Can We Plant Garden in Fall?

After planting in spring and early summer, do you know fall garden can also be productive and fun?

In a hot climate, you can put in a second crop of beans in mid-summer for fall harvest. But even some short-season crops, such as radishes, broccoli can be planted in late summer. They are strong enough to keep going right until a hard freeze. Some veggies, such as lettuce or Swiss chard, can be grown in pots and window boxes. You can also plant fall flowers such as pansies and chrysanthemums.

Here’s what you need to know about how to plant a fall garden.

-Find Right Time.
First read seed packages to find out how long you need to grow them to maturity. Then find the average first frost date for your area. Figure out the latest possible time you can plant. Plant greens 30 days before average first frost date.

-Pull out scraggly summer crops.
If your tomatoes are down to a few brown leaves and flowers without maturing fruit, pull them out. Summer squash probably is winding down, too. And, take out anything that’s been struggling from bugs or disease; it’s not going to get any better! Leave cool-season crops, such as broccoli, cabbage, and cauliflower, in place to finish maturing.

-Stick with transplants or quick crops.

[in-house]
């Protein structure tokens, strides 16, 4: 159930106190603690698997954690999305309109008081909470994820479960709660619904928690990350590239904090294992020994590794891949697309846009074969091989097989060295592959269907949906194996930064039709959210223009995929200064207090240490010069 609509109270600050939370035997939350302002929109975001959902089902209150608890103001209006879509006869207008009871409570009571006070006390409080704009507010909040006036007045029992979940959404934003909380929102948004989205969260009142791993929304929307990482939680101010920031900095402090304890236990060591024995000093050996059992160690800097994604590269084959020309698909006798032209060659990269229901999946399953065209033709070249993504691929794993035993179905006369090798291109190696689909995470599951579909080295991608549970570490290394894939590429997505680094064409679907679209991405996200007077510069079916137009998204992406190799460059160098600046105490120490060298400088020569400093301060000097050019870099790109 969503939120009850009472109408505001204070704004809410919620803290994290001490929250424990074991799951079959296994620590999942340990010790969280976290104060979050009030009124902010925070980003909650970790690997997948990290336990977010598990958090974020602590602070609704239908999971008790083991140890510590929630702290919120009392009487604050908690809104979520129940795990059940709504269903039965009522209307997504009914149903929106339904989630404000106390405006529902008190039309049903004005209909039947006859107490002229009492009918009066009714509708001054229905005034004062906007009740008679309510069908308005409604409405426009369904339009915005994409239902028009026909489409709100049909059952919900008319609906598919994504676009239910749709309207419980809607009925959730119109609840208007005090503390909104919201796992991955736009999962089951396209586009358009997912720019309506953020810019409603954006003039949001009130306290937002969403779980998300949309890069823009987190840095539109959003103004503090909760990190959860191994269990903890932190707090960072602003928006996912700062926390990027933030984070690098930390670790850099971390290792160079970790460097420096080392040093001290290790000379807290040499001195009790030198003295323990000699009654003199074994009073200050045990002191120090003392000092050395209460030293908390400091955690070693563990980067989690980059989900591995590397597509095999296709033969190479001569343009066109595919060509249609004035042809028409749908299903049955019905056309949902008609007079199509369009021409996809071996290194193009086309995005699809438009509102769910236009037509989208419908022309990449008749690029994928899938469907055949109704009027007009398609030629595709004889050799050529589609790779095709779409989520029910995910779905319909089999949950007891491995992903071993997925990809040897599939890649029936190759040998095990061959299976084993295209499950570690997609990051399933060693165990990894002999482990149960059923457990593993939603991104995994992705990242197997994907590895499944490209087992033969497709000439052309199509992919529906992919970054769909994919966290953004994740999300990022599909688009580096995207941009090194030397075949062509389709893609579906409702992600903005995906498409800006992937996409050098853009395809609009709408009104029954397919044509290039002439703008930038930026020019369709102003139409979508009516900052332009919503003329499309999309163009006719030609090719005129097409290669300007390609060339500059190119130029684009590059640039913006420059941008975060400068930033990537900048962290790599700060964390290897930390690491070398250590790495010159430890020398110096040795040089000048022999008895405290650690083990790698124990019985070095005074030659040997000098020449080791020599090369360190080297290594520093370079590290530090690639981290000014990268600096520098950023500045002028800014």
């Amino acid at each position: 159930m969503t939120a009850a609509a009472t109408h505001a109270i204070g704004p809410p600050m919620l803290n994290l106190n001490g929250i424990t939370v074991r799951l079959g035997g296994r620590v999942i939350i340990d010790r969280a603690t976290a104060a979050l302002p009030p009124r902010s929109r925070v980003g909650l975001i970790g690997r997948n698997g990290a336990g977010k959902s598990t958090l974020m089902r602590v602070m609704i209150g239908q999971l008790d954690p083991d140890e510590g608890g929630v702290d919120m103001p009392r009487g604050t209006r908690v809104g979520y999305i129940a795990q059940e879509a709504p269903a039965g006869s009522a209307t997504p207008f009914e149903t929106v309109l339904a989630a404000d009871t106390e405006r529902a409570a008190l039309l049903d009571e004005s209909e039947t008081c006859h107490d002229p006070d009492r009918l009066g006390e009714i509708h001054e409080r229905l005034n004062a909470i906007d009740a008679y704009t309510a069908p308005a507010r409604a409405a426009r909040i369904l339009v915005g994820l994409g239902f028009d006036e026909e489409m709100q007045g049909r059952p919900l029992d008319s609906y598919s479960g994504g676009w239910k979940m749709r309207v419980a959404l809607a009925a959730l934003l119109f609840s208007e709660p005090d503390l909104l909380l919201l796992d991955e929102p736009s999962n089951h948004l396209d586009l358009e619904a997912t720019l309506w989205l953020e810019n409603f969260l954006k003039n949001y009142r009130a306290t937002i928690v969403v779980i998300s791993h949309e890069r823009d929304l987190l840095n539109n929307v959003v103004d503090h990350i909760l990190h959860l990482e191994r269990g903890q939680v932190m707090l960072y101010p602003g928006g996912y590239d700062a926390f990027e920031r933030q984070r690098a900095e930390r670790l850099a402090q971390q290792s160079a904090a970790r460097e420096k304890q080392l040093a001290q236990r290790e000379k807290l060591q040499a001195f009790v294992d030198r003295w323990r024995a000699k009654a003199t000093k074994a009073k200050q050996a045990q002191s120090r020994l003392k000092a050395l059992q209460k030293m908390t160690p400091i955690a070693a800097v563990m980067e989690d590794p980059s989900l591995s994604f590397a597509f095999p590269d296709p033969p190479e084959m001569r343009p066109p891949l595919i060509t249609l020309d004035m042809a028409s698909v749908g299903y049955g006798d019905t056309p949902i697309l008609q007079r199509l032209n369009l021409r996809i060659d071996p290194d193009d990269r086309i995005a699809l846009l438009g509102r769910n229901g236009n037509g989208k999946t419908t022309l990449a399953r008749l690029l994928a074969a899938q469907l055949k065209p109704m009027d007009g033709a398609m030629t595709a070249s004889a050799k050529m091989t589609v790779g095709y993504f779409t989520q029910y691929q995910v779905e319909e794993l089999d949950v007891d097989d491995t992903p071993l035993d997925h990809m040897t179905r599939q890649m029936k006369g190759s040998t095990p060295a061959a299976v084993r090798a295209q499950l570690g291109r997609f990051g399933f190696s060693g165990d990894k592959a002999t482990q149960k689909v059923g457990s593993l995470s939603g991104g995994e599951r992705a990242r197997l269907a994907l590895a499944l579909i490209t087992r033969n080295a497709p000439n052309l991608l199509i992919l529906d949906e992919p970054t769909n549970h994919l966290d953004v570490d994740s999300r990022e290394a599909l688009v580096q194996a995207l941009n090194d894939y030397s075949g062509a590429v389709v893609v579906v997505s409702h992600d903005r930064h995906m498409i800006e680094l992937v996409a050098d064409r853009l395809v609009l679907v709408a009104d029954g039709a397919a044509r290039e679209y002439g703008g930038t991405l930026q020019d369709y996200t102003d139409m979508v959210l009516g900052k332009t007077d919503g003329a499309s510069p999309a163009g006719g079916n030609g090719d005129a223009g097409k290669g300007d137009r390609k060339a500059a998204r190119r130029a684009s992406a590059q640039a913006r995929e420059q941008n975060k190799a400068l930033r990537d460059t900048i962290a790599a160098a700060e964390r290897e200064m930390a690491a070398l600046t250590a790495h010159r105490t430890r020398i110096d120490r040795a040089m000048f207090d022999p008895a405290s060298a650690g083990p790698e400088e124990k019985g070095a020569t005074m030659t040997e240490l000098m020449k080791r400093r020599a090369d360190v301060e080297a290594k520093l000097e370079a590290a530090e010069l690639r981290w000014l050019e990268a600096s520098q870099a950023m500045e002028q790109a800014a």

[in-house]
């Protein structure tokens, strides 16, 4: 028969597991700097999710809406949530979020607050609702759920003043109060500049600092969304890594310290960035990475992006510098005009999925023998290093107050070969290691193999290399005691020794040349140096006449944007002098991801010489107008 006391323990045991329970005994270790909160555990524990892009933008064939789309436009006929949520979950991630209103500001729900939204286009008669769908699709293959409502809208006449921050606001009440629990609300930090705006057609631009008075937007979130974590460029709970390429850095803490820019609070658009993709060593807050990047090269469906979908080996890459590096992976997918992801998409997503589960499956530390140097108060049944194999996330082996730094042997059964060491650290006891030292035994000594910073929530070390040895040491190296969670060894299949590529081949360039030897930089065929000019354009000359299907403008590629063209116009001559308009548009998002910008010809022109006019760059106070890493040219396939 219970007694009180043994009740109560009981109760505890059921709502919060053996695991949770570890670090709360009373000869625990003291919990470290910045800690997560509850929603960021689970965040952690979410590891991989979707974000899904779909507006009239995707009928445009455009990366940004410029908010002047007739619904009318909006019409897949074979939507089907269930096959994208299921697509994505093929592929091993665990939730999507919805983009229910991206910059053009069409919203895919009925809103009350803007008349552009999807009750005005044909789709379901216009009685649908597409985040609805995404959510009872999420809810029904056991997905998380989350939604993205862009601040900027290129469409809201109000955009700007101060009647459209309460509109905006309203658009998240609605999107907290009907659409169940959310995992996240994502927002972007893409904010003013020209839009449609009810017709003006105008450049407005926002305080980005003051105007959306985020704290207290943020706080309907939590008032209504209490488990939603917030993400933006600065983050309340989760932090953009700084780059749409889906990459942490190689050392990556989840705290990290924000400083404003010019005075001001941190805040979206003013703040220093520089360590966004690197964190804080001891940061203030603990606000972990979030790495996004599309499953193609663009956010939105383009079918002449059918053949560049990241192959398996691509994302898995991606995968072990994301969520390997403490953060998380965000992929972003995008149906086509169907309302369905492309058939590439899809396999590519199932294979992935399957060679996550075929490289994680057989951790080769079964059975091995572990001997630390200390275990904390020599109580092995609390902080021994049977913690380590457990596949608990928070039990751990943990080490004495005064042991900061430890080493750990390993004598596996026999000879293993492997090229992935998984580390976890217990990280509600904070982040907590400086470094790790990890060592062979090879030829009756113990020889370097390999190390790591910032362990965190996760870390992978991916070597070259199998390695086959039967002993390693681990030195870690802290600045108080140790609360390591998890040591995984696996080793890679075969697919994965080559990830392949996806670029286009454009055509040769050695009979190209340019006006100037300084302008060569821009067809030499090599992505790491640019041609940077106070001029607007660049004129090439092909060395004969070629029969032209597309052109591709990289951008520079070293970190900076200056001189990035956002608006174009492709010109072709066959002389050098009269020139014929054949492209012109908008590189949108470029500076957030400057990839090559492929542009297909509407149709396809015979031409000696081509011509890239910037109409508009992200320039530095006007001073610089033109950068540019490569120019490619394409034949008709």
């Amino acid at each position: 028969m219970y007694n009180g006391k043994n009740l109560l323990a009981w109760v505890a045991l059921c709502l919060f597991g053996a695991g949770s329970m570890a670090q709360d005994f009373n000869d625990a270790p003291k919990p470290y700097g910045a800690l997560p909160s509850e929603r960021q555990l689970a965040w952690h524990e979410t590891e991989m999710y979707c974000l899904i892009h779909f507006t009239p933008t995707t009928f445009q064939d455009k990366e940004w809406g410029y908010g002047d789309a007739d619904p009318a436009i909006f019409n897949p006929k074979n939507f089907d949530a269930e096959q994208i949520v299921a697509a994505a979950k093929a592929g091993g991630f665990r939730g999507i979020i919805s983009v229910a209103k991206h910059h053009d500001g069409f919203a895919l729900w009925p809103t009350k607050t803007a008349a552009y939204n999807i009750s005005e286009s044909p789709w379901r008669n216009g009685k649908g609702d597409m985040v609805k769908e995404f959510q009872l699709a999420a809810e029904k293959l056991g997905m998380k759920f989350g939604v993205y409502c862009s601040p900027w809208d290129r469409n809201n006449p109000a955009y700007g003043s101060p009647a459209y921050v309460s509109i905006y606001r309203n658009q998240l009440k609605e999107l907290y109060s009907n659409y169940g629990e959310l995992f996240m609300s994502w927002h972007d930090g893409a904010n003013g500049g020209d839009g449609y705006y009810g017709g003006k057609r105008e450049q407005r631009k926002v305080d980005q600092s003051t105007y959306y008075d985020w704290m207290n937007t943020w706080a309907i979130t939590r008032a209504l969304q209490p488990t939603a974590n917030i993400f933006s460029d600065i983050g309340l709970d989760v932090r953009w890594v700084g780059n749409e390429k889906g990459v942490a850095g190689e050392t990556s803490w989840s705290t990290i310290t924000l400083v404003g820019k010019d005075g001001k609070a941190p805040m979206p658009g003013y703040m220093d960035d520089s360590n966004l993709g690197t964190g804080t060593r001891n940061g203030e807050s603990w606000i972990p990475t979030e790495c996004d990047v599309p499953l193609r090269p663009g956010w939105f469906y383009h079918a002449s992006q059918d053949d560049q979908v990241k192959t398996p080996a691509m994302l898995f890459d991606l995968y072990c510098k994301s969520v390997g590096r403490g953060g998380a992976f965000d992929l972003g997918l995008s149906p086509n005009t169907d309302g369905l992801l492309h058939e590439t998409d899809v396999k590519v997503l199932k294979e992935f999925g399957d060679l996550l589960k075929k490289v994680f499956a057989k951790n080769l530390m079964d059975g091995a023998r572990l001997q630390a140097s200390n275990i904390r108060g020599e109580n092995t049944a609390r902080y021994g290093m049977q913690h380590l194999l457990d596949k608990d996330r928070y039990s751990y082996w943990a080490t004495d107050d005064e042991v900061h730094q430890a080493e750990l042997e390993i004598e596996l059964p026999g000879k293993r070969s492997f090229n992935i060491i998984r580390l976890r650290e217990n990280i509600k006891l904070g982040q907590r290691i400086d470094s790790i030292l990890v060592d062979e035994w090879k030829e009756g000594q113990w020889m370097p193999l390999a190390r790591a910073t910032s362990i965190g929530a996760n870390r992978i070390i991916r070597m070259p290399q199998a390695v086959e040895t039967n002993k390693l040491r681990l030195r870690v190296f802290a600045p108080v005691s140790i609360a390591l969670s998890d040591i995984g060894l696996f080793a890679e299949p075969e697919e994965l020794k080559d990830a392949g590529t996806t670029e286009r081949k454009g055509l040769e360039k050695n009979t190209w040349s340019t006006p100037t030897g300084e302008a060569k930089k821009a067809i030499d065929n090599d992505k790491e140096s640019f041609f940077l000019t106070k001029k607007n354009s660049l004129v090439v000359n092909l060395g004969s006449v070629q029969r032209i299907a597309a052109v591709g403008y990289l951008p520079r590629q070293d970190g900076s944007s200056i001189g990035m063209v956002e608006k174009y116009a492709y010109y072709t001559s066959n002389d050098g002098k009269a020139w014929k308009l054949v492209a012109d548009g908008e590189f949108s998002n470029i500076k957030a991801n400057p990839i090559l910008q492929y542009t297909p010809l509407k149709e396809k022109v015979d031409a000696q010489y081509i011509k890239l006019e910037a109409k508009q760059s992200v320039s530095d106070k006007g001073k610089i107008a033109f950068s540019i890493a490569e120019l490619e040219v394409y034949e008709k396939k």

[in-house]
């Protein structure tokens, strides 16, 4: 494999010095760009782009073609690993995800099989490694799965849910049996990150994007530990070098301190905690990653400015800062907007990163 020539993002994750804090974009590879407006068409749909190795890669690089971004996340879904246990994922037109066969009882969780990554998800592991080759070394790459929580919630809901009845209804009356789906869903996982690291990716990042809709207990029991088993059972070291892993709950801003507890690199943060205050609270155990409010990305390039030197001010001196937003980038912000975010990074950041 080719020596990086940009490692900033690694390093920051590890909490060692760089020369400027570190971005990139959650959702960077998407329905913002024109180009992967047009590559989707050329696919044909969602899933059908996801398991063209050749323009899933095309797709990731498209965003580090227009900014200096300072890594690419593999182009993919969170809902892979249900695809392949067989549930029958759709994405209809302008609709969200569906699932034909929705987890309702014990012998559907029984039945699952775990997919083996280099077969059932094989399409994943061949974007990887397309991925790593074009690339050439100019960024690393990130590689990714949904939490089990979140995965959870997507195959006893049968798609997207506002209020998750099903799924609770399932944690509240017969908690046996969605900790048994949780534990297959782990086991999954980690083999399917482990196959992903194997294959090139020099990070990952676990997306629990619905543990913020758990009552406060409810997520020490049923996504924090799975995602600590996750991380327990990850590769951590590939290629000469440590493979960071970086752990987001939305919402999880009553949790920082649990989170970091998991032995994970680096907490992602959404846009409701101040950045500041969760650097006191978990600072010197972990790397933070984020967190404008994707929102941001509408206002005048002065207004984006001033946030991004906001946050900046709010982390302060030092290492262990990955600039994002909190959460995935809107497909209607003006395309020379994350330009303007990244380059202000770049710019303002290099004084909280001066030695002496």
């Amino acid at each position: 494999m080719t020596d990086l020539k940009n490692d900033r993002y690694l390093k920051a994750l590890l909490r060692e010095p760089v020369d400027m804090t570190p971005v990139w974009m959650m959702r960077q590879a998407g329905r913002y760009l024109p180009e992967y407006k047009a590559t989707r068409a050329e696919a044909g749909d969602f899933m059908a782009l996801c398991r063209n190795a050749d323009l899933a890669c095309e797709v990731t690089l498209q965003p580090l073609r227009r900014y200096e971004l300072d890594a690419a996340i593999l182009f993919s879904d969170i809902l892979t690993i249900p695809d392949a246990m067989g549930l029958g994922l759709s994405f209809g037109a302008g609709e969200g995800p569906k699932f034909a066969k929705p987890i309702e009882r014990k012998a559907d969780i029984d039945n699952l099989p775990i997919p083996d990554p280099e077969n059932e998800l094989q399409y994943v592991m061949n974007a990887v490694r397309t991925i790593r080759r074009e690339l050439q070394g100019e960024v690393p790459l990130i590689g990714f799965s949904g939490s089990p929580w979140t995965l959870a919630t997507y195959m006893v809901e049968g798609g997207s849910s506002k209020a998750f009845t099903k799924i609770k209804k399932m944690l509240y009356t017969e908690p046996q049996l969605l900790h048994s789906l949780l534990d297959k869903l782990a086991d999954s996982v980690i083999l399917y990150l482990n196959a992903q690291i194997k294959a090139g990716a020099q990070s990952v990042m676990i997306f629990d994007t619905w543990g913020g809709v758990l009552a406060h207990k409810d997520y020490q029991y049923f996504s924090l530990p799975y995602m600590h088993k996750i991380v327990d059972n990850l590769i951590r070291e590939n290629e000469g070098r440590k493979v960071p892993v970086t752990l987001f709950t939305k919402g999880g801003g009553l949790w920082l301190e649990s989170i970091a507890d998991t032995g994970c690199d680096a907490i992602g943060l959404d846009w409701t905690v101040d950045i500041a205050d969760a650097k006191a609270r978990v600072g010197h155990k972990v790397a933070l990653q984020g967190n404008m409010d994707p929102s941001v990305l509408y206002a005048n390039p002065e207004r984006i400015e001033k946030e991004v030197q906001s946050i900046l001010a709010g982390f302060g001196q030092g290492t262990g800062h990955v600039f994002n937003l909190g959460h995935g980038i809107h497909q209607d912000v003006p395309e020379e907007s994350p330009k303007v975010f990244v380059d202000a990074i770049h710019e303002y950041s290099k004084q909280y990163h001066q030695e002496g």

Transplants crops that are too late to plant from seed, such as broccoli, cauliflower, and Brussels sprouts. You can plant super-quick crops from seed include beets, turnips, and radishes, which are ready in as little as 25 days, and lettuce, in about a month. Others include spinach, Swiss chard, mustard greens, collards, and kale. Some kale varieties overwinter and green up again next spring, so don’t be too eager to yank your plants out at the end of the growing season.

-Keep watering and weeding.
Autumn are still hot and dry, so make sure you’re giving the new plants plenty to drink. Greens prefer to be kept moist as they sprout. Pull weeds as soon as you see them because they compete for moisture and nutrients with the plants.

-Plan for next year.
Some crops, like garlic, must be planted now for harvest next spring and summer. You can harvest Hardneck before the bulbs are ready in mid-summer. Softneck types like warm climates. Either way, separate the cloves and plant pointy-side up about 6 inches apart and a few inches deep; they will be read next spring. Fall is also a great time to plant perennial herbs such as thyme, chives, sage, and oregano.

-Keep a journal.
Save seed packages and labels and tape them in a notebook. List where you got them in case you want to buy more next year, and how they did, especially anything that wasn’t worth your time. Jot details such as first and last frost dates for the year. Learning from past will make next year’s harvest better!
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